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Home > Patient & Family Resources > Health Library > Sensory Processing Disorder
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Children with sensory processing disorder have problems processing information from the senses. This makes it hard for them to respond to that information in the right way. The senses include touch, movement, smell, taste, vision, and hearing. In most cases, these children have one or more senses that either react too much or too little to stimulation. This disorder can cause problems with a child's development and behavior.
Children with autism spectrum disorder and other developmental disabilities often have sensory processing disorder. But this disorder can also be associated with other conditions. These may include premature birth, brain injury, and learning disorders.
The exact cause of sensory processing disorder isn't known. It is most often seen in people with autism spectrum disorder (ASD) and other developmental disabilities. Most research suggests that people with ASD have irregular brain function. More study is needed to find the cause of these irregularities. But current research shows they may be inherited.
Children with sensory processing disorder cannot properly process sensory stimulation from the outside world. Your child may:
The American Academy of Pediatrics (AAP) recommends that children who show signs of a sensory problem be checked for other conditions, such as autism spectrum disorder or an anxiety disorder. A doctor who has special training to care for children with development and behavior concerns or a mental health professional can check for these conditions. Your child may also see an occupational therapist (OT). The OT will observe how your child stands and balances, his or her coordination, eye movements, and how your child responds to stimulation.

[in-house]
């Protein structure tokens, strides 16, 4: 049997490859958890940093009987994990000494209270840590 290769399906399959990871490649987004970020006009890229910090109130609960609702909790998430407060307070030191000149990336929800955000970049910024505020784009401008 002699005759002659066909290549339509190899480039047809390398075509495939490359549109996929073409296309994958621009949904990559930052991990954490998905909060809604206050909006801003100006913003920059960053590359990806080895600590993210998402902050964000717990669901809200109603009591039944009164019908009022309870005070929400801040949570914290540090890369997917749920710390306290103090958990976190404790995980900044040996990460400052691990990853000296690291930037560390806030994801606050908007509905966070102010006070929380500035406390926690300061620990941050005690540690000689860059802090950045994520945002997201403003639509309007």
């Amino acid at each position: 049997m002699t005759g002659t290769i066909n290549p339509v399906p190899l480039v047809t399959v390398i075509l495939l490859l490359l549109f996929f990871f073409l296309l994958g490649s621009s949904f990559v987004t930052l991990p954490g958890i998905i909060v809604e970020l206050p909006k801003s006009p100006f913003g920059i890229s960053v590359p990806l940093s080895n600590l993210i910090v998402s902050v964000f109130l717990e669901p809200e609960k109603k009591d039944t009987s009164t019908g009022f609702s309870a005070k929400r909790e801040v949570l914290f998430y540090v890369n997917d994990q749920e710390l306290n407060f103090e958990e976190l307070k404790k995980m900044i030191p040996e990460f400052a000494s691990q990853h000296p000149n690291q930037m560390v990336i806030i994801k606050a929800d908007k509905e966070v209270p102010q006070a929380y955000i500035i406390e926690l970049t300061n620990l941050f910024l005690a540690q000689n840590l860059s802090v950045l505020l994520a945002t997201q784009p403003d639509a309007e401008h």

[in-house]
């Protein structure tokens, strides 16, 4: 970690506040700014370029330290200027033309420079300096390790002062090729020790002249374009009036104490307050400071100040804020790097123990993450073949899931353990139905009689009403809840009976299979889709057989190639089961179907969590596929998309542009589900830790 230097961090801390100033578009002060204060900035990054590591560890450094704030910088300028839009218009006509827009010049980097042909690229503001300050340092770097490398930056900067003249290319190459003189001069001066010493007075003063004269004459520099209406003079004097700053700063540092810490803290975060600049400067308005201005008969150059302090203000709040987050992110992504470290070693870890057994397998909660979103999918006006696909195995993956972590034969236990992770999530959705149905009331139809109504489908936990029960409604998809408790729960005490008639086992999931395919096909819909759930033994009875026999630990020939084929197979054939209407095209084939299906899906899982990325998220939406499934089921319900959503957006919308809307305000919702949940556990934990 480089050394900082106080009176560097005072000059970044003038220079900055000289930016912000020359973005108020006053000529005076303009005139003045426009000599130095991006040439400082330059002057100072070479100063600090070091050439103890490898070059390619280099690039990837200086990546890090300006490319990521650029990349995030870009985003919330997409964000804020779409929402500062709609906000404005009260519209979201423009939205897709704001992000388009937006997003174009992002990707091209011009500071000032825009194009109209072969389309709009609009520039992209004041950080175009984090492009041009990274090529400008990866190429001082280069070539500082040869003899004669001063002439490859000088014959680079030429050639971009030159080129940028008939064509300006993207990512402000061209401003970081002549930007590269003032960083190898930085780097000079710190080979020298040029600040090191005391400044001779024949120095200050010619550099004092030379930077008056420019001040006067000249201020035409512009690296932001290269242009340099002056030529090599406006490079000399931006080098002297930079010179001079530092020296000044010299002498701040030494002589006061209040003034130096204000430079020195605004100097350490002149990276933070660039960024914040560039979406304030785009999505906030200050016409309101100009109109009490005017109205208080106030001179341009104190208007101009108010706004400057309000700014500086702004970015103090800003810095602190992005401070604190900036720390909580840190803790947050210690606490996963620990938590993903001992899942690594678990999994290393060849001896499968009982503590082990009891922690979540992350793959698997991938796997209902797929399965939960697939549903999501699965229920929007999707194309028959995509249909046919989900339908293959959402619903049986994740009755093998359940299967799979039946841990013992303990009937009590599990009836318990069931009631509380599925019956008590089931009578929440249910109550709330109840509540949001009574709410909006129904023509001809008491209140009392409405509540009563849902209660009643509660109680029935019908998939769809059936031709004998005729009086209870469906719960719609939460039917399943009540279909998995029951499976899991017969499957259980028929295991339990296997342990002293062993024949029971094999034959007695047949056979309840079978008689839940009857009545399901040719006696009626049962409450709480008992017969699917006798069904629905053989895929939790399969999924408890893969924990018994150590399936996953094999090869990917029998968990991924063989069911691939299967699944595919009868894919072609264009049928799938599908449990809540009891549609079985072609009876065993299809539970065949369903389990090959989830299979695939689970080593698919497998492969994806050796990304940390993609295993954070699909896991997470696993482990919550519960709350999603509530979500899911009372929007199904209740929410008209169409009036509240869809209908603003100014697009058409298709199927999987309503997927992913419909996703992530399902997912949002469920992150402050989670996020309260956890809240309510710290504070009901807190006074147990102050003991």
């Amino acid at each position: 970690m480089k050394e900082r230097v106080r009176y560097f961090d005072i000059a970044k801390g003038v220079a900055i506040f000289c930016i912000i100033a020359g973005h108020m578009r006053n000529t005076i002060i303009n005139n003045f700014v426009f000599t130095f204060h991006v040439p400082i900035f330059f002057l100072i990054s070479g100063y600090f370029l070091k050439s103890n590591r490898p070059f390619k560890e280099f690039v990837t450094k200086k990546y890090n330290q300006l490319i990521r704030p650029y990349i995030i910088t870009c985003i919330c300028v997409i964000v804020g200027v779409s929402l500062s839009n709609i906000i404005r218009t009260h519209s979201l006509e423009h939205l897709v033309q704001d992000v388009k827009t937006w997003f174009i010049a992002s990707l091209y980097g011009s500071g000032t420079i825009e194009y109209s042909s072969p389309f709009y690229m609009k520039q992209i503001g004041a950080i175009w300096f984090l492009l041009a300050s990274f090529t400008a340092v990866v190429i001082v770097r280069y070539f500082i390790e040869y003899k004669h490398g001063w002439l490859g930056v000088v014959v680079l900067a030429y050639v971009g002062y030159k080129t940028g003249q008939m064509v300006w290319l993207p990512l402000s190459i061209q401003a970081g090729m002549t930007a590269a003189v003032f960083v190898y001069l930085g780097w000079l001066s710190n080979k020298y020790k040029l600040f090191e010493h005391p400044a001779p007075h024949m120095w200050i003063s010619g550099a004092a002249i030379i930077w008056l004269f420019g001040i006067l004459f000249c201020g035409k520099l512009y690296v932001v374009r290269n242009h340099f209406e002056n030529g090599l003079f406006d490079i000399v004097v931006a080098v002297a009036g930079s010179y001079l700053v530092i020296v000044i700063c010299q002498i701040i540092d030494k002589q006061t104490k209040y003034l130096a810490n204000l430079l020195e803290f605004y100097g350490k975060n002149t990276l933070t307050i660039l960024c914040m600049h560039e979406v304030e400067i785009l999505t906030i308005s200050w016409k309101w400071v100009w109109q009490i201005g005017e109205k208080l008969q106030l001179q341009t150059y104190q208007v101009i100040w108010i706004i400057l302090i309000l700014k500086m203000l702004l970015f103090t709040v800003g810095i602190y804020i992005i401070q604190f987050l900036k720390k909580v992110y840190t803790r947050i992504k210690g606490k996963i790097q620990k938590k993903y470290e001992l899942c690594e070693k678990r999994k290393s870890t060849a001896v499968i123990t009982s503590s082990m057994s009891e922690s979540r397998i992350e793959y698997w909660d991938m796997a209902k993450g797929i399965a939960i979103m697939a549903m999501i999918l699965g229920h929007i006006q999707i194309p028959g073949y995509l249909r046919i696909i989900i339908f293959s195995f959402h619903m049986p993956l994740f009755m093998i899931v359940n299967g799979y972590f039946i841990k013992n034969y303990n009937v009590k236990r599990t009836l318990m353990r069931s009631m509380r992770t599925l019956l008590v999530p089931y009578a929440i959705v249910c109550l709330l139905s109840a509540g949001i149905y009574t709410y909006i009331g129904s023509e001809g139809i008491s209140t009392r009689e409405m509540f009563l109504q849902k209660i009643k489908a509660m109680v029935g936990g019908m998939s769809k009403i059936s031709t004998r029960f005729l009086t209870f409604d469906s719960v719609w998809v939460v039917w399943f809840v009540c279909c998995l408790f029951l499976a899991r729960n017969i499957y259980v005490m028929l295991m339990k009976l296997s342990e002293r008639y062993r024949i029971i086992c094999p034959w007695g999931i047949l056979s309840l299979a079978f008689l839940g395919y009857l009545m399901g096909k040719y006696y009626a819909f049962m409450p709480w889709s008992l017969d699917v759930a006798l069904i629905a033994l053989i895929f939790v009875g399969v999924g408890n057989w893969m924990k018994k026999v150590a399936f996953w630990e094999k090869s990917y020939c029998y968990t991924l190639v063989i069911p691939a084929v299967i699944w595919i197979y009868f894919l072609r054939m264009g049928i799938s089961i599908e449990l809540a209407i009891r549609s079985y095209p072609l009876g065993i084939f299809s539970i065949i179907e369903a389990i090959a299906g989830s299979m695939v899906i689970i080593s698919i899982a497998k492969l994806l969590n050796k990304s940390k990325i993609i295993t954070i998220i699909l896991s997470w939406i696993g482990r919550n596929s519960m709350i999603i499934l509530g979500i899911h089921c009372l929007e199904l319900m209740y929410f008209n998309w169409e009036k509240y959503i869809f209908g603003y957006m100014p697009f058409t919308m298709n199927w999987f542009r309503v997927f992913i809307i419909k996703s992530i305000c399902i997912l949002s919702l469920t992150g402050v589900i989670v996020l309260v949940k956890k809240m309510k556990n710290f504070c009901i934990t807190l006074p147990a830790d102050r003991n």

Sensory integration therapy, usually conducted by an occupational or physical therapist, is often recommended for children who have sensory processing disorder. It focuses on activities that challenge the child with sensory input. The therapist then helps the child respond appropriately to this sensory stimulus.
Therapy might include applying deep touch pressure to a child's skin with the goal of allowing him or her to become more used to and process being touched. Also, play such as tug-of-war or with heavy objects, such as a medicine ball, can help increase a child's awareness of her or his own body in space and how it relates to other people.
Although it has not been widely studied, many therapists have found that sensory integration therapy improves problem behaviors.
Current as of:
February 10, 2021
Author: Healthwise StaffMedical Review: John Pope MD - PediatricsKathleen Romito MD - Family MedicineLouis Pellegrino MD - Developmental Pediatrics
Current as of: February 10, 2021
Author: Healthwise Staff
Medical Review:John Pope MD - Pediatrics & Kathleen Romito MD - Family Medicine & Louis Pellegrino MD - Developmental Pediatrics
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